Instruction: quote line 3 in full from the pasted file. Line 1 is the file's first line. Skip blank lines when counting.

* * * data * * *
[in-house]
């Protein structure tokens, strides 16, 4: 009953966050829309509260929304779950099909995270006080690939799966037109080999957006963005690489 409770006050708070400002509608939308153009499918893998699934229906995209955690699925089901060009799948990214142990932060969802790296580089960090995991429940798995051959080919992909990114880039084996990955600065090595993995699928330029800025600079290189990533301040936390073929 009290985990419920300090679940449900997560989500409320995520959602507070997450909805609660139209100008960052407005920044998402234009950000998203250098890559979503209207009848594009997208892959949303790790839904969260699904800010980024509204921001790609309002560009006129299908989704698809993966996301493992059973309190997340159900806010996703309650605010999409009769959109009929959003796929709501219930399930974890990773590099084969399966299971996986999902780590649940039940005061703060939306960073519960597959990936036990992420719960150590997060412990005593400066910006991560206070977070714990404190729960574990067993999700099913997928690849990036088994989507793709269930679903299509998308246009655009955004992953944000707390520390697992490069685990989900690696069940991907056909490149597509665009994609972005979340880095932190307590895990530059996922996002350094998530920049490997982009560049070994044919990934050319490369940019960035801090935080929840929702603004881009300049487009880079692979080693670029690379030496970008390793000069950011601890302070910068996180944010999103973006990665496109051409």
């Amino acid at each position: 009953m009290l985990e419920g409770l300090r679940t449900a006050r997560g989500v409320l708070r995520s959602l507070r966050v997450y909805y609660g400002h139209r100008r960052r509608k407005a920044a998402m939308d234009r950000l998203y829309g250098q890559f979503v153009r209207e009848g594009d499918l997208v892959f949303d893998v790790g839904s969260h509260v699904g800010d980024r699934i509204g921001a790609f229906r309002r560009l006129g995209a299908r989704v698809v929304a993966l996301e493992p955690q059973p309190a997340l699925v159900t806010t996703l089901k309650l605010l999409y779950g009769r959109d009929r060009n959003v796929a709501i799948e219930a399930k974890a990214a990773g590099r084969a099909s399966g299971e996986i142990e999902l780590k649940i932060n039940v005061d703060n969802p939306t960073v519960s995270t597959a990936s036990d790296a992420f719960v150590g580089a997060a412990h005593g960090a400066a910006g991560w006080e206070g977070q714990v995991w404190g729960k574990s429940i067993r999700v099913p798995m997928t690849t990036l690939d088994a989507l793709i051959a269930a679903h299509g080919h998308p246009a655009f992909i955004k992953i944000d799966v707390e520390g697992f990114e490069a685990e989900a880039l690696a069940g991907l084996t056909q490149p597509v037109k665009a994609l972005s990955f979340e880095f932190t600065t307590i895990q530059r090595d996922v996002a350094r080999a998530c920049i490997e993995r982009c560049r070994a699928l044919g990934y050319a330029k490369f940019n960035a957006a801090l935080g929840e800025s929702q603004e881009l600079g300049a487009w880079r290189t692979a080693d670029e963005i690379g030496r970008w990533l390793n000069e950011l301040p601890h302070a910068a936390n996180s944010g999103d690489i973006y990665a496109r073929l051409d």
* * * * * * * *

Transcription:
């Amino acid at each position: 009953m009290l985990e419920g409770l300090r679940t449900a006050r997560g989500v409320l708070r995520s959602l507070r966050v997450y909805y609660g400002h139209r100008r960052r509608k407005a920044a998402m939308d234009r950000l998203y829309g250098q890559f979503v153009r209207e009848g594009d499918l997208v892959f949303d893998v790790g839904s969260h509260v699904g800010d980024r699934i509204g921001a790609f229906r309002r560009l006129g995209a299908r989704v698809v929304a993966l996301e493992p955690q059973p309190a997340l699925v159900t806010t996703l089901k309650l605010l999409y779950g009769r959109d009929r060009n959003v796929a709501i799948e219930a399930k974890a990214a990773g590099r084969a099909s399966g299971e996986i142990e999902l780590k649940i932060n039940v005061d703060n969802p939306t960073v519960s995270t597959a990936s036990d790296a992420f719960v150590g580089a997060a412990h005593g960090a400066a910006g991560w006080e206070g977070q714990v995991w404190g729960k574990s429940i067993r999700v099913p798995m997928t690849t990036l690939d088994a989507l793709i051959a269930a679903h299509g080919h998308p246009a655009f992909i955004k992953i944000d799966v707390e520390g697992f990114e490069a685990e989900a880039l690696a069940g991907l084996t056909q490149p597509v037109k665009a994609l972005s990955f979340e880095f932190t600065t307590i895990q530059r090595d996922v996002a350094r080999a998530c920049i490997e993995r982009c560049r070994a699928l044919g990934y050319a330029k490369f940019n960035a957006a801090l935080g929840e800025s929702q603004e881009l600079g300049a487009w880079r290189t692979a080693d670029e963005i690379g030496r970008w990533l390793n000069e950011l301040p601890h302070a910068a936390n996180s944010g999103d690489i973006y990665a496109r073929l051409d």